The Field Relief Agency of Taiwan has not only helped poor and destitute Cambodians go to school or get jobs, but is also helping people in Cambodia to cremate their dead.
Founder and secretary-general Yang Wei-lin (楊蔚齡) said the cremation project started five years ago, when a village head in Cambodia told her that local customs stipulated that those who had died away from their local area may not be sent home, nor may the body pass through other villages.
As a result, bodies were placed beside trees to await the family’s arrival to claim it, but due to the heat and exposure to the elements, it was impossible to keep bodies for long, and they often just rotted or were even eaten by dogs, Yang said.
When family members of the deceased came to claim the body, they were frequently confronted with a rotting or mangled corpse, only adding to their grief, Yang said.
The poor of Cambodia often simply chose a spot at random, dug a hole, wrapped the body of their deceased family member in white cloth or a straw mat, then placed the body on a pyre and burned it, Yang said.
However, ash or other remnants of the burning would sometimes pollute local water, or bones that had not been completely burnt to ash would also end up being eaten by wild dogs, Yang said.
Yang said she had delivered wood and money to a family whose mother had died of AIDS and had been so poor that it could not afford the wood with which to cremate her body.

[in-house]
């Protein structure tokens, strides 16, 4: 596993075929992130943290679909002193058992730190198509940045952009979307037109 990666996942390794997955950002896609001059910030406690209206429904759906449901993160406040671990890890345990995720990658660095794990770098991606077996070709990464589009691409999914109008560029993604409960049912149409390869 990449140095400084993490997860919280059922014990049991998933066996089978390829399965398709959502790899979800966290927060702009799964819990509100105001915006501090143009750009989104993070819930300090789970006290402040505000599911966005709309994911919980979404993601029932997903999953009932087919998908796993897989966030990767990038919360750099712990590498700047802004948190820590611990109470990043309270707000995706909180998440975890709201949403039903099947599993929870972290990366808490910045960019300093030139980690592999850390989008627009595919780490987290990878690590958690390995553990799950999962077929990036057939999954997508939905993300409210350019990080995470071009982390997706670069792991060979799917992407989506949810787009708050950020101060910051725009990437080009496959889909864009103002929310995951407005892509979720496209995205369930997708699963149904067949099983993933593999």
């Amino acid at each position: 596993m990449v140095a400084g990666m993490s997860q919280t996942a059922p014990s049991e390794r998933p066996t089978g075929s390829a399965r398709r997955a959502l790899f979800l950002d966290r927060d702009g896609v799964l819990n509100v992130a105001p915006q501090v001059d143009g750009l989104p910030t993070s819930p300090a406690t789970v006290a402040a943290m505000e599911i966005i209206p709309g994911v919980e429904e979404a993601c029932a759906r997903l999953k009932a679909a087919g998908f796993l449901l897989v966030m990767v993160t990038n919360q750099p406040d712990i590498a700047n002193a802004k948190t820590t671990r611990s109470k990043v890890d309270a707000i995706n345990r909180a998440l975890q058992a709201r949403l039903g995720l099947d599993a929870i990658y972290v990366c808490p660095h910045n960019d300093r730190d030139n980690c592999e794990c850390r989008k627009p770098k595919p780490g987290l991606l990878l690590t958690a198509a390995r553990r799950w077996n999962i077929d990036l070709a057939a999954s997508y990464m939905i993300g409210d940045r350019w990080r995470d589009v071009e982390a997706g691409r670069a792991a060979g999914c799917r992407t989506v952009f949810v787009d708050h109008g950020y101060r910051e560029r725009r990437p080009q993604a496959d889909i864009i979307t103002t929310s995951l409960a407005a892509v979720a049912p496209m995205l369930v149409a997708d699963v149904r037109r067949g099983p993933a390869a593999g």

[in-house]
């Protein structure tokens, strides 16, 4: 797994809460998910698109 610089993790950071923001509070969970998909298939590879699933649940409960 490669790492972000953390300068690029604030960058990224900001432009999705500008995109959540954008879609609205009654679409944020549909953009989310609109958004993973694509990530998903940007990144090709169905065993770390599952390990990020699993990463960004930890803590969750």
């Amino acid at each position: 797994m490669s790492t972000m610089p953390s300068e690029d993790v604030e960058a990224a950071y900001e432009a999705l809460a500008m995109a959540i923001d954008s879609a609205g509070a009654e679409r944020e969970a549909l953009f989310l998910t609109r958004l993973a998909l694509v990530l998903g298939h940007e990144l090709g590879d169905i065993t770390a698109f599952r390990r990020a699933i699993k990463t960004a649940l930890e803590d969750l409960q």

Seeing three children watch their mother being cremated on a pyre consisting of simple wooden planks was heart-rending, Yang said, adding that it was after witnessing this pitiful scene that she felt compelled to do something.
Seeing the immediate need for morgues in which to place bodies — and offering a place for family members and friends to come to send the spirit of the deceased on its next journey through rites and chanting — Yang and the organization raised funds to build the first morgue in the area.
To avoid using donations which had been made to support educational projects, for which the agency had been founded, Yang personally made individual calls to donors to ask if they were willing to sponsor a burial set including both a morgue and a furnace costing NT$200,000.
Though some refused the request on the grounds that they would rather their money went to assist the living, many others were only too glad to help.
A Taichung man surnamed Wang (王), who had been a chicken farmer, mustered up 50 friends and members of his family to sponsor one of the sets offered by the agency.
Hsieh Chia-hsun (謝佳勳), once a colleague of Yang’s during her days as a flight attendant with China Airlines prior to founding the agency, had also helped out, Yang said.
Hsin Chih-hsiu (辛智秀), the widow of a Taiwanese businessman, knew what it was like to come claim the body of a loved one only to be greeted with an urn containing ashes — as that was what had happened following the death of her husband after an accident in China — and she not only sponsored a set herself, but also mobilized her family and friends to pay for 10 more sets.
Another woman, surnamed Chen (陳), was very familiar, with Cambodian funerary culture as her husband had been doing business in the country when he had died. She paid for four sets.
When the first cremation furnace had been built and the ribbon was to be cut in the opening ceremony, all the children in the village lined up in rows to welcome guests.